Trump asked the Georgia Justice Department to drop most of the charges against him. (REUTERS/Evelyn Hockstein)
Lawyers for former President of the United States, Donald Trump, asked a court in Georgia on Monday to drop most of the charges the Republican faces for his alleged attempt to overturn the results of the 2020 elections in the southern state.
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The former president’s representatives filed several petitions before Judge Scott McAfee in Fulton County, asking him to adopt the same legal arguments presented by two of the 18 Trump associates who also face charges for trying to disrupt the elections.
Specifically, Trump’s legal team asked to adopt in his case the same legal defense that former New York Mayor Rudy Giuliani and lawyer Kenneth Chesebro presented to argue that the charges be dropped.
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Chesebro’s defense argued last week before Judge McAfee that the US Constitution prohibited states from criminalizing actions that fall under “federal authority.”
Fulton County Senior Judge Scott McAfee. (Jason Getz/REUTERS)
The former president’s lawyers assured in the document presented this Monday that this same exception applies to several of the charges against Trump, including those of conspiracy.
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There are 13 charges against the former president. The main one, violation of the state criminal association law (RICO), is known to be used against members of the mafia and used to ensure that the leaders of a criminal association, and not just their subordinates, , be accountable to justice.
This action by Trump’s legal team comes days after his lawyers notified Judge McAfee that they are considering asking that the case be moved from state to federal court.
His lawyers have a period of 30 days to make the request formal, which began on August 31, when Trump pleaded not guilty to the charges against him.
Trump was recently indicted by the Georgia Justice on 13 charges. (Europa Press)
Although Trump has four criminal charges against him, the one from Georgia is the one that most complicates the former president’s chances of getting out of jail since, being a state case, it would not allow him to pardon himself if he arrives again. to power after the 2024 elections.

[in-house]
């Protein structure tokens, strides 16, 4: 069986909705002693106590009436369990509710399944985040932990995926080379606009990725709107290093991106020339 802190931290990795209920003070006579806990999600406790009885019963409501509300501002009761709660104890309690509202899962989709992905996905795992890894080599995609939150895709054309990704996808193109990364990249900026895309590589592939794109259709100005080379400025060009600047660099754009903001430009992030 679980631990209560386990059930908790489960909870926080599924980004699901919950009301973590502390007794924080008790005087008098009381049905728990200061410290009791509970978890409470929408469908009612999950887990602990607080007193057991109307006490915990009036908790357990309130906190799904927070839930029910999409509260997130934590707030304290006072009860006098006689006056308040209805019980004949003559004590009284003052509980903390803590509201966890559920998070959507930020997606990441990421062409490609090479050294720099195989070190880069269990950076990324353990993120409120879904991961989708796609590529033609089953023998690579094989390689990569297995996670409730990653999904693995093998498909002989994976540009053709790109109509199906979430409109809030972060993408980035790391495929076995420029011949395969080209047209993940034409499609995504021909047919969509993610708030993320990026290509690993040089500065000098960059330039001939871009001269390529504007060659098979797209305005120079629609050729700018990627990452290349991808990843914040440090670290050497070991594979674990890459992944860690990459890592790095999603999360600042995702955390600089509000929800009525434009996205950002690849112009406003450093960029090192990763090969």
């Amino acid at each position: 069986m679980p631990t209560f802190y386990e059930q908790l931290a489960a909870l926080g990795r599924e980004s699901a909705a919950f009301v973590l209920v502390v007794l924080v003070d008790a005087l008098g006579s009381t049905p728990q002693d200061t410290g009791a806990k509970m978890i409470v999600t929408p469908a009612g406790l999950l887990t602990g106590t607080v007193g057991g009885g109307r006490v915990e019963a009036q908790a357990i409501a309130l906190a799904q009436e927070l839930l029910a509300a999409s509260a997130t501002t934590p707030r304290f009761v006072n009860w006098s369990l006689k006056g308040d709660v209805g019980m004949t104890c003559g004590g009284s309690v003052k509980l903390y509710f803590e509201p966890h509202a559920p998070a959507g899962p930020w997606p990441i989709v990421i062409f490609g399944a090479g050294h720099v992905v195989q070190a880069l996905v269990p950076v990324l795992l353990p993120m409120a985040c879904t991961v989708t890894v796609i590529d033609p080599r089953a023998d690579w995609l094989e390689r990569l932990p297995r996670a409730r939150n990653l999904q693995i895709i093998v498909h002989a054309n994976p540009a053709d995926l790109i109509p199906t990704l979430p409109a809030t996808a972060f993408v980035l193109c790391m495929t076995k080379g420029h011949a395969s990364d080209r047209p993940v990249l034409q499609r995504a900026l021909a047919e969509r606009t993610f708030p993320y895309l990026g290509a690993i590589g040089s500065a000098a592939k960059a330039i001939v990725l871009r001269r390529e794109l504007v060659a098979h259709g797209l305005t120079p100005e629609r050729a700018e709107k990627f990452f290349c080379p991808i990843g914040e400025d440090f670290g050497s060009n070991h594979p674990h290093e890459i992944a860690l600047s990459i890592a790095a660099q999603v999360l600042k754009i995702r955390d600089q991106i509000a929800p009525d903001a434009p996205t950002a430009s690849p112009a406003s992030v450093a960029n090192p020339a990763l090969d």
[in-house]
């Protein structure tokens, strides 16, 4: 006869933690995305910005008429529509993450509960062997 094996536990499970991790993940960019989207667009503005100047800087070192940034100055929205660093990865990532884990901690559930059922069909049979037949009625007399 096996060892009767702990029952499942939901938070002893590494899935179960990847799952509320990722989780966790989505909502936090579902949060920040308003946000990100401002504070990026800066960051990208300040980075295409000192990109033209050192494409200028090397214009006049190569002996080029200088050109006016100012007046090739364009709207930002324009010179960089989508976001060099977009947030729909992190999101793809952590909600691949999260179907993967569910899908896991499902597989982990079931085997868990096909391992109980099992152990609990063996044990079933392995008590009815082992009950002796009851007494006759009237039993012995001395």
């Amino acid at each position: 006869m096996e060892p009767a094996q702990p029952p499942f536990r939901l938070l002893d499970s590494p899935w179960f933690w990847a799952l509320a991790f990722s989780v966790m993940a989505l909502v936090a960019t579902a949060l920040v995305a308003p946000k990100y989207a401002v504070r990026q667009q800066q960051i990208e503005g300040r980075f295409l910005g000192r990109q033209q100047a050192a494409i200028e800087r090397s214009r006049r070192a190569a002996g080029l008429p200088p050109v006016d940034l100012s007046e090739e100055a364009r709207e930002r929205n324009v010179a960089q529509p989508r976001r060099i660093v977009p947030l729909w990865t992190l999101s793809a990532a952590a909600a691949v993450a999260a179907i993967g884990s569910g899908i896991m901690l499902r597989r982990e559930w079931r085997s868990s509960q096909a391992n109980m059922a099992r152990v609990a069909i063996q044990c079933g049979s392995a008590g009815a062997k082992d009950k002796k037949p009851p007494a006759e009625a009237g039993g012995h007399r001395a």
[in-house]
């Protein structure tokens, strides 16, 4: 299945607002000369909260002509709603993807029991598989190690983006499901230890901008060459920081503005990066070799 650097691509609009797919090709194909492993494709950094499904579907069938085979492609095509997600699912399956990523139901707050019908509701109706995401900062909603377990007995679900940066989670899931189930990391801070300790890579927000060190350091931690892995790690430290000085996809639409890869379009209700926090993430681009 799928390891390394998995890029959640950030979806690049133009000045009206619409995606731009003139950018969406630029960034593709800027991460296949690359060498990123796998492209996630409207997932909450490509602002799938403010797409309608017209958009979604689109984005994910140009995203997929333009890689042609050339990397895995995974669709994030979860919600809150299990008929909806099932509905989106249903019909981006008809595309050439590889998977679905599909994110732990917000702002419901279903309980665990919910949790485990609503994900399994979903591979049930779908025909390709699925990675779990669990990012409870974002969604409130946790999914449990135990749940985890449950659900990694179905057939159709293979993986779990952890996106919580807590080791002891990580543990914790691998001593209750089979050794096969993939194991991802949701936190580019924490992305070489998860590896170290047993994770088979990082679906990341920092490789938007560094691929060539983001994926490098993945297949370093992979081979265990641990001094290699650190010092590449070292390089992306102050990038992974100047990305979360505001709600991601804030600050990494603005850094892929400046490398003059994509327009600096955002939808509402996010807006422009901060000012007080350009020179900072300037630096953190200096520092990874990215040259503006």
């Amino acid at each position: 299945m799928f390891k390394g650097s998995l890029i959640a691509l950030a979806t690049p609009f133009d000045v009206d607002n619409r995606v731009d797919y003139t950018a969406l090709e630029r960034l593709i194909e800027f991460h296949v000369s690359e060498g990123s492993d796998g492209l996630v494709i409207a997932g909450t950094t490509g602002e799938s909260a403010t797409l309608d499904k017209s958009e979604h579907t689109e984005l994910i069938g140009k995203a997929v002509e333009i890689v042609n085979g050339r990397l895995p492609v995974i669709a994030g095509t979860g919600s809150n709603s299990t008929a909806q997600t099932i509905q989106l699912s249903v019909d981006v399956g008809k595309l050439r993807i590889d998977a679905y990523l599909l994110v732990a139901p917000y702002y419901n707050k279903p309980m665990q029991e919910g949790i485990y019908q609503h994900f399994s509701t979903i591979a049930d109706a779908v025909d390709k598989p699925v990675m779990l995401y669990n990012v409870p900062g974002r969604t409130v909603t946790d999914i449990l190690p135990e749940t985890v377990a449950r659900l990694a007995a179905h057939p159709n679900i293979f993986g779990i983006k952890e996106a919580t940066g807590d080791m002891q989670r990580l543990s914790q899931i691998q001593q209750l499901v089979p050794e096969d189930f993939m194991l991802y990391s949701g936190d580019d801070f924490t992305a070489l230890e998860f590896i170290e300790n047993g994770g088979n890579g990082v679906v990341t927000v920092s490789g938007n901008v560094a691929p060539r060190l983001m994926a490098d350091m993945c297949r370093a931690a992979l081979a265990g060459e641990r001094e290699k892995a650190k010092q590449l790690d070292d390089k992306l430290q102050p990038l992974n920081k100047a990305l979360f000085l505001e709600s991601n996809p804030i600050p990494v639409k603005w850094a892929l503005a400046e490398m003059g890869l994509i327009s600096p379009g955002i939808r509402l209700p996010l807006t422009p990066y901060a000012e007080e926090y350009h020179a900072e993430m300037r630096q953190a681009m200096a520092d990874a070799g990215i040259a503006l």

Under the US Constitution, a president cannot be pardoned in a state impeachment and, in the case of Georgia, neither could the governor pardon him.
If found guilty of all charges, the former Republican president could be sentenced to up to 76 and a half years in prison.
One of the main pieces of evidence against him is the recording of a call from January 2021 in which he asked the Georgia Secretary of State, Brad Raffensperger, to “find” him 11,780 votes, one more than Democrat Joe Biden.
Trump’s legal team also presented, at the beginning of this week, a motion for the judge who will try him in Washington for electoral interference, Tanya Chutkan, to get out of the case.
“Now is not the time for the American people to question the impartiality of a judge. Rather, the Court should ensure that the public remains with unwavering confidence in its decisions and in its commitment to a fair and impartial administration of justice,” he said in his brief justifying his request.
Trump presented a motion for the judge who will try him in Washington for electoral interference, Tanya Chutkan, to get out of the case.
Trump is charged in Washington with conspiracy to defraud the United States, conspiracy to obstruct an official proceeding, obstruction and attempted obstruction of an official proceeding, and conspiracy against rights.
The accusation established that, after losing the November 3, 2020 elections to Democrat Joe Biden, the then president embarked on a conspiracy to “reverse the legitimate results” of the 2020 presidential elections with false allegations that there was electoral fraud. and multiple stratagems.
Chutkan decided on August 28 that the trial begin on March 4, 2024, one day before Super Tuesday, the closest thing there is in the United States to a national primary, since more than a dozen states will simultaneously hold internal processes to elect Republican and Democratic presidential candidates.
(With information from EFE)